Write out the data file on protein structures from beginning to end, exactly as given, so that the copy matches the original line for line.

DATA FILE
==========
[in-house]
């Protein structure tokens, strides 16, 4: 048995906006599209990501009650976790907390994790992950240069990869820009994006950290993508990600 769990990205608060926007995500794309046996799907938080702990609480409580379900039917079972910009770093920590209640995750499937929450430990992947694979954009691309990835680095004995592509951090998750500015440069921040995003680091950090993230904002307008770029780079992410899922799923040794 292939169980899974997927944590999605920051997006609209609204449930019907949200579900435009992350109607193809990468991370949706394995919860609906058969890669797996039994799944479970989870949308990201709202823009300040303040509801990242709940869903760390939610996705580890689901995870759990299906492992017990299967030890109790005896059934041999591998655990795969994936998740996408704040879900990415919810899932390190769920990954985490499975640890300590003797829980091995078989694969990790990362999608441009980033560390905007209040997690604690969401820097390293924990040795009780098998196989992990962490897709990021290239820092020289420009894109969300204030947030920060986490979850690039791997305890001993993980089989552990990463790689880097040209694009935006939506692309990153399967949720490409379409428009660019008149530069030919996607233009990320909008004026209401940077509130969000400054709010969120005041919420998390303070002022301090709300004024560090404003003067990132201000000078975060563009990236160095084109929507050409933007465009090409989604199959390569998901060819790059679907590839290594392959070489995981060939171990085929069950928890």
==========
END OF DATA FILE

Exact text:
[in-house]
């Protein structure tokens, strides 16, 4: 048995906006599209990501009650976790907390994790992950240069990869820009994006950290993508990600 769990990205608060926007995500794309046996799907938080702990609480409580379900039917079972910009770093920590209640995750499937929450430990992947694979954009691309990835680095004995592509951090998750500015440069921040995003680091950090993230904002307008770029780079992410899922799923040794 292939169980899974997927944590999605920051997006609209609204449930019907949200579900435009992350109607193809990468991370949706394995919860609906058969890669797996039994799944479970989870949308990201709202823009300040303040509801990242709940869903760390939610996705580890689901995870759990299906492992017990299967030890109790005896059934041999591998655990795969994936998740996408704040879900990415919810899932390190769920990954985490499975640890300590003797829980091995078989694969990790990362999608441009980033560390905007209040997690604690969401820097390293924990040795009780098998196989992990962490897709990021290239820092020289420009894109969300204030947030920060986490979850690039791997305890001993993980089989552990990463790689880097040209694009935006939506692309990153399967949720490409379409428009660019008149530069030919996607233009990320909008004026209401940077509130969000400054709010969120005041919420998390303070002022301090709300004024560090404003003067990132201000000078975060563009990236160095084109929507050409933007465009090409989604199959390569998901060819790059679907590839290594392959070489995981060939171990085929069950928890």